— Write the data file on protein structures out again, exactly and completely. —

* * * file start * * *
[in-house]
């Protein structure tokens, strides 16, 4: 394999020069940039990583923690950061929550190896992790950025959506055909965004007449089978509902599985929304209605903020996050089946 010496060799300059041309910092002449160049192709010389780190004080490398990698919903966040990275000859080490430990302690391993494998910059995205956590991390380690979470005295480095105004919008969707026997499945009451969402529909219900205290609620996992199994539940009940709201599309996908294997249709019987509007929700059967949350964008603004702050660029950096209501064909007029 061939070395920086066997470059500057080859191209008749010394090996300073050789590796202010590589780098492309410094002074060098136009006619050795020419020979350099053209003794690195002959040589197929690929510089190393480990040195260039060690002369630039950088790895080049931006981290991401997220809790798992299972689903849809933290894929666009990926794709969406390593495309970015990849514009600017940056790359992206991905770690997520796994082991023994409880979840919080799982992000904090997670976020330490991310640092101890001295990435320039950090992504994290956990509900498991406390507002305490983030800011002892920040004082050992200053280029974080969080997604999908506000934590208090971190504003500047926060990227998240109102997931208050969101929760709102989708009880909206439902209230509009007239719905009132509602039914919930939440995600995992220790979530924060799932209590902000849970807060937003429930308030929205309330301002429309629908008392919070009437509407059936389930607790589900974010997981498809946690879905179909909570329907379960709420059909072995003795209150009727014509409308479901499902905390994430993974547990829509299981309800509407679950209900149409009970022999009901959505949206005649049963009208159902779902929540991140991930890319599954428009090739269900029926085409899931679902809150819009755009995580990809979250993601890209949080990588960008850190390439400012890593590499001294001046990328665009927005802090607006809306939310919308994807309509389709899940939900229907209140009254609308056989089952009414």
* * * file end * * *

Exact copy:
[in-house]
């Protein structure tokens, strides 16, 4: 394999020069940039990583923690950061929550190896992790950025959506055909965004007449089978509902599985929304209605903020996050089946 010496060799300059041309910092002449160049192709010389780190004080490398990698919903966040990275000859080490430990302690391993494998910059995205956590991390380690979470005295480095105004919008969707026997499945009451969402529909219900205290609620996992199994539940009940709201599309996908294997249709019987509007929700059967949350964008603004702050660029950096209501064909007029 061939070395920086066997470059500057080859191209008749010394090996300073050789590796202010590589780098492309410094002074060098136009006619050795020419020979350099053209003794690195002959040589197929690929510089190393480990040195260039060690002369630039950088790895080049931006981290991401997220809790798992299972689903849809933290894929666009990926794709969406390593495309970015990849514009600017940056790359992206991905770690997520796994082991023994409880979840919080799982992000904090997670976020330490991310640092101890001295990435320039950090992504994290956990509900498991406390507002305490983030800011002892920040004082050992200053280029974080969080997604999908506000934590208090971190504003500047926060990227998240109102997931208050969101929760709102989708009880909206439902209230509009007239719905009132509602039914919930939440995600995992220790979530924060799932209590902000849970807060937003429930308030929205309330301002429309629908008392919070009437509407059936389930607790589900974010997981498809946690879905179909909570329907379960709420059909072995003795209150009727014509409308479901499902905390994430993974547990829509299981309800509407679950209900149409009970022999009901959505949206005649049963009208159902779902929540991140991930890319599954428009090739269900029926085409899931679902809150819009755009995580990809979250993601890209949080990588960008850190390439400012890593590499001294001046990328665009927005802090607006809306939310919308994807309509389709899940939900229907209140009254609308056989089952009414």